By Dusty Ann Jessen, Au.D.
Even with email, texting, and video chat available, the humble telephone remains a primary means of communication in the workplace. Telephones, of course, render the communicators unable to see each other when talking, so they can’t take advantage of important visual cues, including knowing when it’s their turn to talk. This is especially disconcerting for those with hearing loss; however, communication breakdowns can happen over the phone even between people who don’t have difficulty hearing. Here are simple strategies to help.
If you are the speaker, you are responsible for conveying a clear message that is received accurately. Focus on the call (don’t multitask!), and make sure the telephone receiver or headset microphone is near your mouth. Speak at a slightly slower pace and enunciate clearly. If your listener is struggling to understand, don’t just repeat what you said; rephrase it or provide additional clarification. This is especially important when conveying letters or numbers; say “C, as in Charlie.”
If you are the listener, place your full attention on the phone call. Turn up the volume to a comfortable level, and consider using the speakerphone so you can hear with both ears. If you miss a word or sentence, don’t just say “What?” Ask your speaker to rephrase the last sentence. You can also ask follow-up questions requiring a yes/no answer (easy words to understand over the telephone) and repeat back what you think you heard.
For optimal hearing—and whether your workplace environment is an office, classroom, or factory—do your best to eliminate background noise when on the phone. Turn off any distracting sounds in your environment, such as silencing a cell phone or muting your computer, or find a quieter place to conduct your phone call.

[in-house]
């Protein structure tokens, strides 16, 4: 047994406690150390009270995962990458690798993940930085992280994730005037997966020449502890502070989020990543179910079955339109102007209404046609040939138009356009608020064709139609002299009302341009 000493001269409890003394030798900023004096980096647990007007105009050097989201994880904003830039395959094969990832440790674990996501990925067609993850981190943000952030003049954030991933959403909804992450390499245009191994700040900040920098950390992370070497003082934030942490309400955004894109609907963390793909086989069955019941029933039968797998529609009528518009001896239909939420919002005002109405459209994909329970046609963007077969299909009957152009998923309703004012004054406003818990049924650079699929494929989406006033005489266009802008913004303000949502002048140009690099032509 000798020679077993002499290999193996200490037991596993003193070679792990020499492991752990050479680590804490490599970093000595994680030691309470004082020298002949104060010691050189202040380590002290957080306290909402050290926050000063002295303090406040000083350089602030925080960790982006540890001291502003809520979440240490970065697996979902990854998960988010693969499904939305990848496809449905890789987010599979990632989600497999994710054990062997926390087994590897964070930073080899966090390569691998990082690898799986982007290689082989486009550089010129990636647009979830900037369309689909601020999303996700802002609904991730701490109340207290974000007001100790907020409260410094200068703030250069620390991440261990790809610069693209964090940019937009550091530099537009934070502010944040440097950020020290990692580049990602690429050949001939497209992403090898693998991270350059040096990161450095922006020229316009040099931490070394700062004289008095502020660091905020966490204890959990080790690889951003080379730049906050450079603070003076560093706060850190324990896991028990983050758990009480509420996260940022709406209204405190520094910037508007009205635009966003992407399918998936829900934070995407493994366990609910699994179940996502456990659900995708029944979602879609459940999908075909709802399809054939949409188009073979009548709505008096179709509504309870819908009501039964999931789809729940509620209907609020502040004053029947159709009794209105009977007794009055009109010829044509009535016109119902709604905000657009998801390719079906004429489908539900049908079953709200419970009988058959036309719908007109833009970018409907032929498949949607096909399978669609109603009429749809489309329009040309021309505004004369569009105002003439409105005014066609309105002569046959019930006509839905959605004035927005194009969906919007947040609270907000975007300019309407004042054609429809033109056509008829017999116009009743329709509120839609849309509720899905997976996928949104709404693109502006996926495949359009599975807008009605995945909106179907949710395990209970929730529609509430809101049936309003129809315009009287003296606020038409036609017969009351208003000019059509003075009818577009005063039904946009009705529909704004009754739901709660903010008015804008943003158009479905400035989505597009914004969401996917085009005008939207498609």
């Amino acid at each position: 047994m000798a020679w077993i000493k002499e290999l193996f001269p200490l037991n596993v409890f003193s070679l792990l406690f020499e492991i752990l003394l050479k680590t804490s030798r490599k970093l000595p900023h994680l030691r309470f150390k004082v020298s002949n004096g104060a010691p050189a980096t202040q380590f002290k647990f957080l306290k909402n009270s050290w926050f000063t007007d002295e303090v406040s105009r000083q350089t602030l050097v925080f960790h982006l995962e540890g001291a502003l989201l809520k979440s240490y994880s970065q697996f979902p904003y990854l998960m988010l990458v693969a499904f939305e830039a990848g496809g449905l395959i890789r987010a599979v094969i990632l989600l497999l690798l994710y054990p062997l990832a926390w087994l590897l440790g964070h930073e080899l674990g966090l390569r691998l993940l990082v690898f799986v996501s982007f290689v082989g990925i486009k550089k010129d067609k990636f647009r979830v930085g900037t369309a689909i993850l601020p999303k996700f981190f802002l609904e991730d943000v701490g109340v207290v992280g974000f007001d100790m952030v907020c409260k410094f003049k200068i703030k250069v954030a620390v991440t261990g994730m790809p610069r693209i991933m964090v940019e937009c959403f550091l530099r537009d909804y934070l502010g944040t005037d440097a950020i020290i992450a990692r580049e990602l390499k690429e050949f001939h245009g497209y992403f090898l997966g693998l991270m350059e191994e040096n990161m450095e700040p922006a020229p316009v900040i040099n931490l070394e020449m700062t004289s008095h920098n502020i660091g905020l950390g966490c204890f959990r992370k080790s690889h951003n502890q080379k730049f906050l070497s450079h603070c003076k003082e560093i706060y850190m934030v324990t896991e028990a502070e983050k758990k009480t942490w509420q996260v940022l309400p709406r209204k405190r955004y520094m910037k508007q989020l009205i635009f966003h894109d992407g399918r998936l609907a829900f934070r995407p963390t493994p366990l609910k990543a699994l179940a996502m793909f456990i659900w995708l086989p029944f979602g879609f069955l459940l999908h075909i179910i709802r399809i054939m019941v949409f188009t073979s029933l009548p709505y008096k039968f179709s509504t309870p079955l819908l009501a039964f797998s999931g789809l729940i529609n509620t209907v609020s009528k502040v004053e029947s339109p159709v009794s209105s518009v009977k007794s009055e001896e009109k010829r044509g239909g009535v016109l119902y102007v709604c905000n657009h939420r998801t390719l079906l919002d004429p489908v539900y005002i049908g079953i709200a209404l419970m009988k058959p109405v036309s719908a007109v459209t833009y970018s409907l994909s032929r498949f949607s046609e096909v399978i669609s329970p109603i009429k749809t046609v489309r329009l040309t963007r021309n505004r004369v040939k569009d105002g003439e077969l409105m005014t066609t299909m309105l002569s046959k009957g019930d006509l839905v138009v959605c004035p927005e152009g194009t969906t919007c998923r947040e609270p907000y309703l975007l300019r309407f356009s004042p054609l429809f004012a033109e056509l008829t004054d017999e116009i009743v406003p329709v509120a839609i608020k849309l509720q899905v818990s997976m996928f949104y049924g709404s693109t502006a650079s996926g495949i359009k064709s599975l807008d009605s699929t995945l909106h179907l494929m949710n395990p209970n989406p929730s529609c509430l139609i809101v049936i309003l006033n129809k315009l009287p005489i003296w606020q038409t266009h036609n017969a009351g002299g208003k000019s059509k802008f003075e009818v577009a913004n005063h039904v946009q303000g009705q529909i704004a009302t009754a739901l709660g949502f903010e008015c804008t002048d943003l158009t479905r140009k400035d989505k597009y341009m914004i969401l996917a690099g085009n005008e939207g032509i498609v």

Landline phones are available with amplifiers and tone controls. Landline phones work well with the telecoil (t-coil) built into most hearing aids (ask your hearing health provider if you are unsure). The t-coil is a small copper coil that picks up the electromagnetic energy naturally emitting from landline phones for a clear signal, without needing a microphone.
If you are in the market for a new cell phone, be sure to choose one that is “hearing aid compatible,” with a microphone (M) and telecoil (T) rating of 3 or 4. Many advanced hearing aids can connect wirelessly to mobile phones, creating a convenient “hands-free” option with excellent sound quality.
These strategies can be applied to many other situations as well. Enunciating clearly on the phone will make you a better communicator all around. Getting out of the habit of asking only “What?” and replacing it with a polite, “Can you please rephrase that?” will help in any situation. Reducing background noise and taking advantage of technology can improve communication efforts for everyone.
Dusty Ann Jessen, Au.D., is based in Colorado. This article, which also appeared in the Winter 2017 issue of Hearing Health magazine, is adapted with permission from her book, “5 Keys to Communication Success.” For more, see 5keys.info.